Gay City News on Tancredi

“Remarkable”

Bachtrack on Tancredi

 

L’Elisir d’amore 18’

“As Adina… her lustrous soprano won us over from the start.”

Voce di Meche on L’Elisir d’amore

 

I Capuleti e i Montecchi 18’

“A nuanced and richly textured performance, Christine Lyons as Giulietta was spellbinding, highlighting her range and interpretation, singing the aria with rosy, agile coloratura. In short, Lyons is exquisite.” 

Cape Charles Mirror on I Capuleti e i Montecchi

Ariadne auf Naxos 17’

“Naiade (Jeni Houser), Echo (Christine Lyons) And Dryade (Rebecca Ringle)... express empathy and harmonize and counterpoint and lushly enhance the dramatic elements of the show….Each is lovely: Lyric Soprano, Dramatic Soprano And Mezzo-Soprano; each becomes ubiquitous, another instrument in the ensemble, but able to voice thought rather than just exress it with tone. In fact, the vocalizing in this production is truly extraordinary with every word sung clear as a bell.”

The Berkshire Edge on Ariadne auf Naxos

 

“Three attending nymphs (Jeni Houser, Rebecca Ringle And Christine Lyons) lament her fate, voices... blending together with the beauty of their ethereal essence.”

The Berkshire Eagle on Ariadne auf Naxos

 

“...The nymph trio of soprano Jeni Houser (playing Naiad), mezzo Rebecca Ringle (Dryade), and soprano Christine Lyons (Echo) provides what amounts to sonic nectar as their voices merge in sympathy with the long-suffering Ariadne.”

La Scena Musicale on Ariadne auf Naxos

 

“The three nymphs, Jeni Houser, soprano, as Najade, Rebecca Ringle, mezzo, as Dryade and Christine Lyons, soprano, as echo were superb individually and magnificent as a trio.”

Berkshire Record on Ariadne auf Naxos

 

“There is exquisite ensemble singing for the three nymphs who attend Ariadne. Jeni Houser/Najade, Rebecca Ringle/Dryade and Christine Lyons/Echo were gorgeous in movement, raiment, gesture and song…. If you don’t go and see these three ladies exalt... more fool you.”

The Boston Musical Intelligencer on Ariadne auf Naxos


 

Concert

“Christine Lyons used her captivating soprano and sang this familiar song “Ständchen” by Franz Schubert with freshness, sentiment and a sprinkling of vocal stardust…. Ms. Lyons has a rare power of expression plus a lustrous soprano that should carry her far.”

Brooklyn Discovery on Gerda Lissner Foundation Gala

 

“Standouts among the soloists include Christine Lyons, who possesses a plush lyric voice.”

Operawire on Rossini’s Stabat Mater

 

“There were very exciting contributions from...luminous soprano Christine Lyons.”

Gay City News on Rossini’s Stabat Mater

 

“Soprano Christine Lyons exuded such a radiant presence.”

Patrick D McCoy.com on Susannah at WolfTrap in Concert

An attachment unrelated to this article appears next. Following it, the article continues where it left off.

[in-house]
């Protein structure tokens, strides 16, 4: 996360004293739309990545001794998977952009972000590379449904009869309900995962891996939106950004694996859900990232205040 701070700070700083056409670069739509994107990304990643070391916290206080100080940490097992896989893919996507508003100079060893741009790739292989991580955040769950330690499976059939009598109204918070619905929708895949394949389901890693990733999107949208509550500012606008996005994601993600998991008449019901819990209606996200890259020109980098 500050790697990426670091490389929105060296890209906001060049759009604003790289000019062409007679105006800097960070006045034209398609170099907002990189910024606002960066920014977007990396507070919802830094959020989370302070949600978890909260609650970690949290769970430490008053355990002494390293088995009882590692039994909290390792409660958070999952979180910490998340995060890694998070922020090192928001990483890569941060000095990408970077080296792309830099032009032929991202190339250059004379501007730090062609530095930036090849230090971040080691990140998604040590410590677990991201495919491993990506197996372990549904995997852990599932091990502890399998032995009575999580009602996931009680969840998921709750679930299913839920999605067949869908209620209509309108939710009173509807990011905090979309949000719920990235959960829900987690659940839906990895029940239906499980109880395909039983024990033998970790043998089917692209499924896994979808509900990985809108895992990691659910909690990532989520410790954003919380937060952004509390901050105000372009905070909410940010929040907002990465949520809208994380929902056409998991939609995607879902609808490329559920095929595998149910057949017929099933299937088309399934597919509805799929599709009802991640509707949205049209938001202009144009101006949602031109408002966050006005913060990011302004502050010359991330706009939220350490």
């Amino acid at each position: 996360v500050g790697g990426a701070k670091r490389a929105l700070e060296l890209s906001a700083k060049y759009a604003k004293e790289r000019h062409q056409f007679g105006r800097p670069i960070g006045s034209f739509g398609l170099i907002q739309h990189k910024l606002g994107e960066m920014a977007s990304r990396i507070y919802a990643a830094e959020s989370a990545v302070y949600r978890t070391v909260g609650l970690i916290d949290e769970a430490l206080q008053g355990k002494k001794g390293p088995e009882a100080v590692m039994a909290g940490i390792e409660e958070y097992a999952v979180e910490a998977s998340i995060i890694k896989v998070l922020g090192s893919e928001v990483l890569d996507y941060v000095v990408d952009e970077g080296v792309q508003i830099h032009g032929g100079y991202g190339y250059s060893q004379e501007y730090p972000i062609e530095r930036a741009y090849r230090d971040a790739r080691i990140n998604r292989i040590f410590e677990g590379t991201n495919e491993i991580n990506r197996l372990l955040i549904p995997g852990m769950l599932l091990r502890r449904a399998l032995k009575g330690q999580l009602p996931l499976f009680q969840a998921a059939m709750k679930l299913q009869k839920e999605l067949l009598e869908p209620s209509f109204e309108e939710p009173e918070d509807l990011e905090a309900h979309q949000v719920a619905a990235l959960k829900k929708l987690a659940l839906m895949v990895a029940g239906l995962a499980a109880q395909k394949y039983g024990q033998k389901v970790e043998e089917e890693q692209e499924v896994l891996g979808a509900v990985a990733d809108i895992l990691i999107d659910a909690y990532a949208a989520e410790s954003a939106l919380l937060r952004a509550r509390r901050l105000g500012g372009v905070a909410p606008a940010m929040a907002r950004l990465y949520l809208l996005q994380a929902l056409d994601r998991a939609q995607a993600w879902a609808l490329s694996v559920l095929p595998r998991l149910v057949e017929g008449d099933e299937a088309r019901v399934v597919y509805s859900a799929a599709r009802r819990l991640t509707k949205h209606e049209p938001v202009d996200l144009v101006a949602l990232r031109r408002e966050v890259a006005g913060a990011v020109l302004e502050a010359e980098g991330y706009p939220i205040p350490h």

“Lyons doesn’t have to be asked twice to make like opera’s greatest temptress.”

Atlanta Journal Constitution

 

“Especially Moving”

Pittsburgh Post-Gazette

 

“Poignant”

Broadway World on Thea Musgrave’s Celebration Concert

 

“This was one of the most emotionally moving concerts I’ve ever attended…. Christine Lyons added a sparkling soprano to Handel’s ‘Let the Bright Seraphim’ and sang a beautifully ornamented ‘Last Rose of Summer.’”

Broad Street Review on Lyric Fest Concert

Lyons' voice rang with sterling clarity.

Chestnut Hill Local on Lyric Fest Concert

 

“Christine Lyons closed the program with a moving rendition of "Somewhere.”

To truly appreciate Ms. Lyons' gifts, one needs to hear her Italian….last night we heard an enhancement of vibrato in her glorious performance of "Io son l'umile ancella" from Cilea's Adriana Lecouvreur. The Italianate vowels and phrasing were perfect.

We have been waiting patiently for someone to get us to appreciate Carlyle Floyd's Susannah and Ms. Lyons crisp English diction and psychological insight helped us to turn the corner.  In "Ain't it a Pretty Night", she expressed all the longing and excitement of leaving home, and all the nostalgia for what might be left behind. We wondered if Ms. Lyons had experienced those feelings when she left Atlanta because her performance oozed conviction.”

Voce di Meche on City Lyric Opera Gala

 

“The concert commenced with the incomparable Christine Lyons. I have written about Ms. Lyons before, and last night’s performance only solidified my opinion that her soprano is a voice for the ages, a beautiful, soaring instrument that recreated her triumphant portrayal of Cio-Cio San singing the aria ‘Un Bel Di Vedremo’ from ‘Madama Butterfly’ by Puccini to perfection. Her acting ability is evident in every passage, and her superb skill at portraying emotions is more than impressive. She also nailed her performances of two disparate selections, ‘Ah! Je Ris de Me Voi’ from ‘Faust’ by Gounod, and a delicately delicious rendition of ‘Somewhere Over the Rainbow.’”

Maryland Theatre Guide on Baltimore Concert Opera in Open Air Concert